Coinstar Pre-announces a Huge Earnings Beat; Chanos Blushes
publication date: Apr 13, 2012
author/source: Valuentum Analysts
Coinstar (CSTR) pre-announced solid first-quarter results after the close Thursday. The owner of Redbox self-service movie rental kiosks said that it now expects consolidated revenue for its first quarter to come in over $569 million at the high end and core diluted earnings per share to come in the range of $1.36 to $1.40 per share for the period (consensus was at only $0.89 per diluted share).
Coinstar noted strong consumer demand at Redbox in the quarter, particularly during February and March. The firm also witnessed strength in turns of the following titles: Moneyball, Puss and Boots, 50/50, In Time, Abduction, and Mr. Popper’s Penguins. Specifically, Coinstar cited lower than expected card processing fees and direct operating costs at Redbox as the main reasons for the significant bottom-line outperformance. For 2012, the firm now expects consolidated revenue to be at $2.28 billion at the high end and core diluted earnings per share to be as much as $4.80.
We think such a strong pre-announcement from a controversial firm should act as a reminder to investors to be careful while shorting stocks. For example, on the same day that Coinstar pre-announced, one of the more well-known short-selling hedge fund money managers, Jim Chanos, offered his thesis on why his firm is short Coinstar’s stock on CNBC’s morning Squawk Box. Ironically, after the market closed (less than a few hours later), Coinstar was up nearly 15%.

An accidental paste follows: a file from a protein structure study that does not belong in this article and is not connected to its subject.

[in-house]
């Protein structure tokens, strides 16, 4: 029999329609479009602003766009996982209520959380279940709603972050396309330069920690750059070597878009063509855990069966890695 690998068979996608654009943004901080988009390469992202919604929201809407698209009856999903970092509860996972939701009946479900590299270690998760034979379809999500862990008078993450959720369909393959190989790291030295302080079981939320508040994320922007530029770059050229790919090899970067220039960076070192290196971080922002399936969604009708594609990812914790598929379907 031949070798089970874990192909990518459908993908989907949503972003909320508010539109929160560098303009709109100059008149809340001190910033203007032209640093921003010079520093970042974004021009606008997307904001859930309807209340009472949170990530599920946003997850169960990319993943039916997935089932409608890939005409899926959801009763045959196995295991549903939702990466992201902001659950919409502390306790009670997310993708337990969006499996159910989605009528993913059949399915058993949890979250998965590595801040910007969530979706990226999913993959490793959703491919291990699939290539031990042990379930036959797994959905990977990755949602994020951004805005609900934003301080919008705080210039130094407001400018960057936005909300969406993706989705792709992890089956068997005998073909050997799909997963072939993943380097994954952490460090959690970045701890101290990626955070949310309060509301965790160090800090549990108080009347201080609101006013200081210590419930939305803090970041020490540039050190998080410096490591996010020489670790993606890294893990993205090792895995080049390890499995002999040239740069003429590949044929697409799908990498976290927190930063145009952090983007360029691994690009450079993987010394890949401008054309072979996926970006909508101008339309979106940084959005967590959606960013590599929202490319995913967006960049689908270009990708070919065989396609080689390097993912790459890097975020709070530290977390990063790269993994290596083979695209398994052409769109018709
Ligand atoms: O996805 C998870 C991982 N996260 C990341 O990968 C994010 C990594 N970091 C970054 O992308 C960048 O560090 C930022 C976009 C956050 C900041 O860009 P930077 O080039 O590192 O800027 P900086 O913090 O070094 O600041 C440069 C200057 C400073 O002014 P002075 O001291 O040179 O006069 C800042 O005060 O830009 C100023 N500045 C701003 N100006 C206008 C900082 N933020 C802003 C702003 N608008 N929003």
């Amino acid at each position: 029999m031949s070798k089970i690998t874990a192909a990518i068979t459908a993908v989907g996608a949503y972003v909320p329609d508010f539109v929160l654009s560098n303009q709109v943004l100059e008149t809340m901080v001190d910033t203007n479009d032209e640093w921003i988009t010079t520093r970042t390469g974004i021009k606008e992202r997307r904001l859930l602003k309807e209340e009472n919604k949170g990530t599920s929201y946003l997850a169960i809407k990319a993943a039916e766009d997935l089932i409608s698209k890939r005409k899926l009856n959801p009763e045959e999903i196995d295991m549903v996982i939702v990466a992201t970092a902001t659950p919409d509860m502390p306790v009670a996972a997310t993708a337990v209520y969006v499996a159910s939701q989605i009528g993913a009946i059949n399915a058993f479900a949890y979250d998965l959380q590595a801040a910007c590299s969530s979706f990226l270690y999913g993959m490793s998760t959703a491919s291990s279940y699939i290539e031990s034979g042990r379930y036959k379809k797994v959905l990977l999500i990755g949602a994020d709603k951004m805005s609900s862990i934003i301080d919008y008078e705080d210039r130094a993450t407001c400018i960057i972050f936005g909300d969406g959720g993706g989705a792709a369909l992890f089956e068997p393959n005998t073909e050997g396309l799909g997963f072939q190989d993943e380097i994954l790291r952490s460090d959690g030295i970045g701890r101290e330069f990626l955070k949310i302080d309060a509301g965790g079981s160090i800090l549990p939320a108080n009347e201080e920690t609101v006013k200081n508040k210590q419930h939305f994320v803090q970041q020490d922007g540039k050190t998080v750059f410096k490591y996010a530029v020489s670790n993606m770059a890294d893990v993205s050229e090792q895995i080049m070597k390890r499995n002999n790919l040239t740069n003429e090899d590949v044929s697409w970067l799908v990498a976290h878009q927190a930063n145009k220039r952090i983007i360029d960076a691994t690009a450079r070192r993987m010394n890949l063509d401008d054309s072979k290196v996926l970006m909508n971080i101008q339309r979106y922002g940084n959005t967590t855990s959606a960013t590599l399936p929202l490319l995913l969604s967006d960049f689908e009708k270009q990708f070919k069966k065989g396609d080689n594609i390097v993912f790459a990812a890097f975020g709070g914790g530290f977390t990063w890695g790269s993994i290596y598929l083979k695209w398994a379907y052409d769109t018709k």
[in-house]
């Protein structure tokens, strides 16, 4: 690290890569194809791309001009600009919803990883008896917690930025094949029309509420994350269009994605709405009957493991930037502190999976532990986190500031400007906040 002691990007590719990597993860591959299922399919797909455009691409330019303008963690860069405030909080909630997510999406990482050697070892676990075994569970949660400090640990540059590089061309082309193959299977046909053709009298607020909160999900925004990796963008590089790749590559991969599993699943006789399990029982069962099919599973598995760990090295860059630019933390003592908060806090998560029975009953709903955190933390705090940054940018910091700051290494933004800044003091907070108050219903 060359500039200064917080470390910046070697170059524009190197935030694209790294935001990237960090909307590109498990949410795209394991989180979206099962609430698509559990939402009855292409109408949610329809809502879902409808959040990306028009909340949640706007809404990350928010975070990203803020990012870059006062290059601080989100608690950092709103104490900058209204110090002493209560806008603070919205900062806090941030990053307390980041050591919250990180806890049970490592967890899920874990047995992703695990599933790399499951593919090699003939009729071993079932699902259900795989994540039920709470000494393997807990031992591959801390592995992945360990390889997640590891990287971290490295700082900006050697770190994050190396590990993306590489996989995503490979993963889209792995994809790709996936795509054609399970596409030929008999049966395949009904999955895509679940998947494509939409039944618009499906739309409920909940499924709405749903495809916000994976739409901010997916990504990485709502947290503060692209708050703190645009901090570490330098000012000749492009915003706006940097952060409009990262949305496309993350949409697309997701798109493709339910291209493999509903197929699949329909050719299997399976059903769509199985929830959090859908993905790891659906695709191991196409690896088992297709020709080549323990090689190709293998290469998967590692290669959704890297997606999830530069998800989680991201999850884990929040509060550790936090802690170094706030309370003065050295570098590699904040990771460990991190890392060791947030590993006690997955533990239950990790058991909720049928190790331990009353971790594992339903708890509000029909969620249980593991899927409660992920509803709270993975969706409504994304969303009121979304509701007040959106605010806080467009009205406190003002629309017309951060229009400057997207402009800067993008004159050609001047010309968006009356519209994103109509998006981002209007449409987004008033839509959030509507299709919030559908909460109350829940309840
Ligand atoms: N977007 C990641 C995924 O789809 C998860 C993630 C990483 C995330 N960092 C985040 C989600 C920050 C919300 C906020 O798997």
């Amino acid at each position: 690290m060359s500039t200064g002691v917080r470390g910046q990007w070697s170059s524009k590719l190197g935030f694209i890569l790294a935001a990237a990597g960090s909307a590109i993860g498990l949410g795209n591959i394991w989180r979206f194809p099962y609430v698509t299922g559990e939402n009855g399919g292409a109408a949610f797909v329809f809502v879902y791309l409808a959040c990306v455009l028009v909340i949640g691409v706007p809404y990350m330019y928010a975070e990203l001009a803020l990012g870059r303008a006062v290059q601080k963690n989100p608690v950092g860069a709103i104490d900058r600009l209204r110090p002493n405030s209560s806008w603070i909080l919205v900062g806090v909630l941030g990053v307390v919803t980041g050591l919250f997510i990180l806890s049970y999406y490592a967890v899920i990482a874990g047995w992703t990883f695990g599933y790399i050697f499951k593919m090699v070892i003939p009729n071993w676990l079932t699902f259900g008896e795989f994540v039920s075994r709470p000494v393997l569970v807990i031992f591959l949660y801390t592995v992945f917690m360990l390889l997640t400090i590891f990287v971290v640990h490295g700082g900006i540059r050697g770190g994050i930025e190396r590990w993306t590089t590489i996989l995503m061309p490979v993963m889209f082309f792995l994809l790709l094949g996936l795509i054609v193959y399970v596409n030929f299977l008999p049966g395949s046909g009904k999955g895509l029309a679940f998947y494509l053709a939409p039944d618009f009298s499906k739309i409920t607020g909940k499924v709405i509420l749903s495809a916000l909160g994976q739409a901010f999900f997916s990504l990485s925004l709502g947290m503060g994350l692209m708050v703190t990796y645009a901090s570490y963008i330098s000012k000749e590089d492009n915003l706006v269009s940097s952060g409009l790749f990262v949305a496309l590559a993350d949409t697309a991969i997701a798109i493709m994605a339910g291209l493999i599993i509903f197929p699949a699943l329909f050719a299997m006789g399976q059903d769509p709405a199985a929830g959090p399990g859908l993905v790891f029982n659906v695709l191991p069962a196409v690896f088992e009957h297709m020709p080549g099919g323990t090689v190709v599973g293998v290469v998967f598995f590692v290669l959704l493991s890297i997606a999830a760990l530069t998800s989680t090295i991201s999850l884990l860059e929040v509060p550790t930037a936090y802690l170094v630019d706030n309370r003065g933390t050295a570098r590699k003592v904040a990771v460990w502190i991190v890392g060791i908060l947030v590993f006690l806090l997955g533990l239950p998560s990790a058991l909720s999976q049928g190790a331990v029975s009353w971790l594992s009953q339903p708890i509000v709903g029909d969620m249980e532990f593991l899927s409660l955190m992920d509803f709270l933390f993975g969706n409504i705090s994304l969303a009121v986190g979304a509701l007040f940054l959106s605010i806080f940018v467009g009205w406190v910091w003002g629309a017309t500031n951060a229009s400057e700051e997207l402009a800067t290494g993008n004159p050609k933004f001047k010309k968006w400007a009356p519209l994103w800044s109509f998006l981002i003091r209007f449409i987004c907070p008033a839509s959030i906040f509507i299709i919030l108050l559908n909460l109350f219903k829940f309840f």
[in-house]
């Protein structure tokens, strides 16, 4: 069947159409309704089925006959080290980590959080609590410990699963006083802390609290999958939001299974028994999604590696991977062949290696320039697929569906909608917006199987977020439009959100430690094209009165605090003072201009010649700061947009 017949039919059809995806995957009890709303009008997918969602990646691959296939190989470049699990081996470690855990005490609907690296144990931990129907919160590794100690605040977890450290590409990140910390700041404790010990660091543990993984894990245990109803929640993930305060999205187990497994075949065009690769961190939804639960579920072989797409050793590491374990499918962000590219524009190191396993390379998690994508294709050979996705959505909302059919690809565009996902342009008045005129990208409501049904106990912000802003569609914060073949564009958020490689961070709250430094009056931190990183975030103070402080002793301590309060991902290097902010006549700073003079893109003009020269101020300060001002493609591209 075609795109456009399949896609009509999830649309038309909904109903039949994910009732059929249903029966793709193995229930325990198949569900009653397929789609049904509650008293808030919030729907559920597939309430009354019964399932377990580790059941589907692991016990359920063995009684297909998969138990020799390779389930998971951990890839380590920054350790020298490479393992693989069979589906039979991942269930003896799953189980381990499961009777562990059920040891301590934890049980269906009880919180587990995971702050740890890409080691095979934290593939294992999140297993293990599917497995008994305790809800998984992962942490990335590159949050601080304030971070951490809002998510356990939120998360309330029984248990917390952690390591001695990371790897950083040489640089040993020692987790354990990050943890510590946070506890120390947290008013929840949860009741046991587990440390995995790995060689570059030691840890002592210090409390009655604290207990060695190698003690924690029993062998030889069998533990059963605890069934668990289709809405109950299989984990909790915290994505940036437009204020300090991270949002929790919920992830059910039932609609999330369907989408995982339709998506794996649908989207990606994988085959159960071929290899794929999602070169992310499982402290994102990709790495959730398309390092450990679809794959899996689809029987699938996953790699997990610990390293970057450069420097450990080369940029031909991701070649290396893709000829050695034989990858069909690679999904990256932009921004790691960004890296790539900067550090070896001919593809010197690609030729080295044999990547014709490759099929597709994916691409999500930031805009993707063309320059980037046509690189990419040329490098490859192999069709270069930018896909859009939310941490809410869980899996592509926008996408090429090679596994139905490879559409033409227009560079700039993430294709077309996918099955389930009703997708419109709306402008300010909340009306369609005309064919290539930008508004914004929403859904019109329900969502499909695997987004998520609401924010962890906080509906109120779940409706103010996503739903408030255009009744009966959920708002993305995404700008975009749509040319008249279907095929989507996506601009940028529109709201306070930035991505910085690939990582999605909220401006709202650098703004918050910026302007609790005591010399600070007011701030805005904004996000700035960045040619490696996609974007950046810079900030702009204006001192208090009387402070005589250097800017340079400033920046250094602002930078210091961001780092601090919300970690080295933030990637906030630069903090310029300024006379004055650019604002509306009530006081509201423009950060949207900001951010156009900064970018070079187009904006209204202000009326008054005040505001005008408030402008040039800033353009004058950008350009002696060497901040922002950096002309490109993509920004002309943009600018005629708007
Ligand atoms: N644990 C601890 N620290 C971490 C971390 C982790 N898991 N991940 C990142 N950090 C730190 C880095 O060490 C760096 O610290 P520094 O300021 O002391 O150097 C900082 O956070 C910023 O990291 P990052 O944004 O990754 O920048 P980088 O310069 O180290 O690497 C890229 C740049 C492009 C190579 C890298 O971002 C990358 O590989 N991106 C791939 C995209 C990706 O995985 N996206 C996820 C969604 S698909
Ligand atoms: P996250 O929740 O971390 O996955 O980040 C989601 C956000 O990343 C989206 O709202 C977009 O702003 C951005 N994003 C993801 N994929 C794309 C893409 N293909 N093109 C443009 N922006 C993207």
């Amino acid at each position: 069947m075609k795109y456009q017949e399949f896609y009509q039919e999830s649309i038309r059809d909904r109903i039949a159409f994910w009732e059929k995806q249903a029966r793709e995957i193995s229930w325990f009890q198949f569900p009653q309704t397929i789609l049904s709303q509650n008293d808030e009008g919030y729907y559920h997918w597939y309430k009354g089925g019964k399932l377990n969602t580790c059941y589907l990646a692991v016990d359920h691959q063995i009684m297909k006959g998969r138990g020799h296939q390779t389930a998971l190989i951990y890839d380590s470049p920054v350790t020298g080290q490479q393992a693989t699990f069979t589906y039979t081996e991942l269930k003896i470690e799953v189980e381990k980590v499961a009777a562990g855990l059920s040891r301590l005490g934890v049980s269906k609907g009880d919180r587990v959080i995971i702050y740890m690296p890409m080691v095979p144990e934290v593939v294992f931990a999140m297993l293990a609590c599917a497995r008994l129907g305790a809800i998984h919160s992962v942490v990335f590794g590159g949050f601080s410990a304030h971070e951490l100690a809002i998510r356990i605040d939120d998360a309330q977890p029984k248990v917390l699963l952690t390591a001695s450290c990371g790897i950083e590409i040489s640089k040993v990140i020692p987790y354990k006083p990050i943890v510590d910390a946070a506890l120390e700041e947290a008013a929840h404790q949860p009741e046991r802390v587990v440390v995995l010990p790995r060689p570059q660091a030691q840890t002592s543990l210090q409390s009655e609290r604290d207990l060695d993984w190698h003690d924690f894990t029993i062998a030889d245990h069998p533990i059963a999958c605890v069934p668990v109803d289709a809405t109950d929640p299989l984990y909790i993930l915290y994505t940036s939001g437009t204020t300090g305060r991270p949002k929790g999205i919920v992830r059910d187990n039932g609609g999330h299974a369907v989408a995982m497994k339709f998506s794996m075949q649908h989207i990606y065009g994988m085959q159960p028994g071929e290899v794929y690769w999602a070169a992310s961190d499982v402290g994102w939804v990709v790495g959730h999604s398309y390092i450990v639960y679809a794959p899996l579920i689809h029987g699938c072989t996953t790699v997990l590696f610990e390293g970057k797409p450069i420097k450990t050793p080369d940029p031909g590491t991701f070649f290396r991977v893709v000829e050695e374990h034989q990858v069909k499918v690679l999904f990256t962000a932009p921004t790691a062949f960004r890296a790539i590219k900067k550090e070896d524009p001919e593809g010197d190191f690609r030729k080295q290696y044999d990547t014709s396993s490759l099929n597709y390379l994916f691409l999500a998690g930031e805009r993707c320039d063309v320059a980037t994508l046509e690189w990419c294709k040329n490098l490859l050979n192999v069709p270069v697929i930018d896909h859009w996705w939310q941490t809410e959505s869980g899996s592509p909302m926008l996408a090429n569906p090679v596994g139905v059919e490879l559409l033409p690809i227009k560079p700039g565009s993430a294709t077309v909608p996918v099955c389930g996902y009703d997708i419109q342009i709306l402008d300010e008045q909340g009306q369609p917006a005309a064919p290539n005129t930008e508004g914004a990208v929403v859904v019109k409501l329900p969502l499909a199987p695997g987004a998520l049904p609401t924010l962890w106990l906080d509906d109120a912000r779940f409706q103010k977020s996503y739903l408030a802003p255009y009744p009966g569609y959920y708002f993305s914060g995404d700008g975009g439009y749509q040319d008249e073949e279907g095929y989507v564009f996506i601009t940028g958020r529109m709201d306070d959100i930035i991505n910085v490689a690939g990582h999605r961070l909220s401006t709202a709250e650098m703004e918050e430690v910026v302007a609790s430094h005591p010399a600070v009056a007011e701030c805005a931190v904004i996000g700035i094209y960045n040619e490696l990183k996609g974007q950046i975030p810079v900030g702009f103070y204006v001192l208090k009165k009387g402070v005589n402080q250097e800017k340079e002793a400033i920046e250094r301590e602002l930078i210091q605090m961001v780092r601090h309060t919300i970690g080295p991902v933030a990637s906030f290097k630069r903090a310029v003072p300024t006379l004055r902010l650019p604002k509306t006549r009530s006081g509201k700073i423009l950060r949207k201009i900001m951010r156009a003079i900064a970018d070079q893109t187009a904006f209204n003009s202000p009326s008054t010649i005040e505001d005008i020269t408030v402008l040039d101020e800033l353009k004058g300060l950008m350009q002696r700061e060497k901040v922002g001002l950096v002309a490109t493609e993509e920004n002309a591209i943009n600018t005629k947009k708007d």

Contrary to Chanos’ view, we strongly believe that valuation is the most important factor in investing. For one, a DCF valuation model fully captures flawed businesses models and reduced performance due to technological changes better than any other process. Only by forecasting a company's fundamentals long into the future--the core of a DCF process--can such firm-specific dynamics be fully reflected in a fundamental valuation assessment of the entity.
Plus, a strict and sufficient margin of safety (our ValueRisk™ rating) coupled with a technical and momentum assessment helps guard against any potential accounting problems (absent outright fraud, which is near impossible to detect). That’s why we only use put options to bet on the decline of stocks in the portfolio of our Best Ideas Newsletter, instead of actually borrowing a firm's shares. By using options, we limit our exposure to the premium paid, unlike Chanos--who may continue to lose money as Coinstar's price rises.